A competitive talent market and a turbulent economic situation have employers looking for ways to contain healthcare costs.
In April, survey data published by Willis Towers Watson showed 64% of employers said they planned to increase their efforts to address healthcare affordability over the next two years. And last month, a report by insurer NFP found that 62% of employers were either “very” or “extremely” willing to implement cost containment solutions.
At the same time, many employers are wary about relying on strategies that disrupt the experience of health plan participants; NFP found that 74% of employers said minimizing disruption to plan members was either “very” or “extremely” important in their consideration of cost containment strategies.
This drive to minimize disruption has led organizations to seek solutions that deliver a “return on value,” a metric that goes beyond the traditional return on investment more commonly employed in benefits parlance, according to Heidi Cottle, senior vice president and head of cost containment strategies at NFP.
In an interview with HR Dive, Cottle demonstrated the concept through the example of care navigation services, which employ a concierge-like approach to helping employees find providers. Care navigation may provide a traditional return on investment — because a primary care physician visit is generally less expensive than a visit to an urgent care facility or emergency room — but it also provides value because it can be highly customized to the needs of a particular employee.
“The return on value is that we can still quantify that there’s a cost associated with care navigation, but we can also quantify it in that if a member needs to get some more primary care support, are they getting to a primary care provider rather than an urgent care center?” Cottle said. Primary care access is a particularly notable example given that, in a recent Commonwealth Fund study of healthcare systems in high-income countries, U.S. adults were the least likely cohort to have a relationship with a primary care provider for five years or more.
But there are other places where cost containment and value meet, Cottle noted. Virtual care is another emerging example. NFP’s survey found that more than half of employer respondents had introduced virtual solutions in mental health and primary care. While 29% said better care for employees was their main driver for considering care alternatives like virtual care, 36% said better care and cost containment were equally important considerations.
Then there is value-based care, a phrase whose usage long predates the pandemic, but that is nonetheless a way to address both the high costs of certain care procedures and the benefits patients derive from those procedures, Cottle said.
She gave the example of an employer that directly contracts with an outpatient surgical facility. Procedures like arthroscopic knee surgeries tend to be more expensive in an inpatient setting than in an outpatient one, Cottle said, so employers can incentivize employees to take the less costly route by, for instance, offering to waive patients’ deductibles if they choose an outpatient provider.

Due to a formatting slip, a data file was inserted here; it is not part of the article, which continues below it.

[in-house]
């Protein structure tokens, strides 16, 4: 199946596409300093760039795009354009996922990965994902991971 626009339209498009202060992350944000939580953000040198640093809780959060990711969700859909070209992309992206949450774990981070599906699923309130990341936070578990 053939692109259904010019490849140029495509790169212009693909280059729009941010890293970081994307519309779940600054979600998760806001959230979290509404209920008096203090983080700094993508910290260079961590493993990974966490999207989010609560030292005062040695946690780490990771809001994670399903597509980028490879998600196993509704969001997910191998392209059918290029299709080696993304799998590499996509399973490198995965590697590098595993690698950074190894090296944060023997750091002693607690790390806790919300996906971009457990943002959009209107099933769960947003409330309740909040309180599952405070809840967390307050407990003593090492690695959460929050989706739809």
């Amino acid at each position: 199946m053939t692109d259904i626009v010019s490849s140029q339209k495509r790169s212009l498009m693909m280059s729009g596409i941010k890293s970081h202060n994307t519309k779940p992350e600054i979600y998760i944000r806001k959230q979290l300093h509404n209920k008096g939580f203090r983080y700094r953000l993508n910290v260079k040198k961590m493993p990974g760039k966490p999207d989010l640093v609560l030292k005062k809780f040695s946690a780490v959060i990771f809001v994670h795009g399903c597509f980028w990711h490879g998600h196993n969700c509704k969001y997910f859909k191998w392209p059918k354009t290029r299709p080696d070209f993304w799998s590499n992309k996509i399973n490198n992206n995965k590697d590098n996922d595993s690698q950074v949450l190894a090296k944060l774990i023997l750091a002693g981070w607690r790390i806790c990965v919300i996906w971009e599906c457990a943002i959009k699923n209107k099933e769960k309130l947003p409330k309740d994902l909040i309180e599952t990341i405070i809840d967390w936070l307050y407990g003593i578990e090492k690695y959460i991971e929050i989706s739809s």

Value-based care arrangements also may seek to hold care providers accountable for their pricing structures through tactics like price bundling. But that bundled price also might include a guarantee that, if the patient is hospitalized within a certain time frame after the surgery for complications arising from the surgery, the surgeon who performed the procedure will pay for that hospitalization, Cottle said.
It’s the same principle: cost-savings that provide value to the patient.
“It saves the employer money in the health plan,” Cottle said. “And especially with the cost differences between certain procedures, it really makes a difference to the member as well.”
However, implementation of such strategies is often a complicated process for HR teams. Resources may be thin, and it may take time to convince leadership to get on board. To do so, Cottle said employers may need to have an independent data analytics engine that can provide insight into the healthcare gaps their workers face.
Employers also may be able to demand more information from their plans, a conversation that has been made easier, Cottle said, due to the push for greater transparency at the federal level. The recently passed Consolidated Appropriations Act prohibited so-called “gag clauses” that prevent access to cost or quality of care information or data, among other information
Other tactics, such as pulse surveys, can further help employers identify plan members’ pain points, which can inform HR teams which issues are most likely to help retain key talent, Cottle said.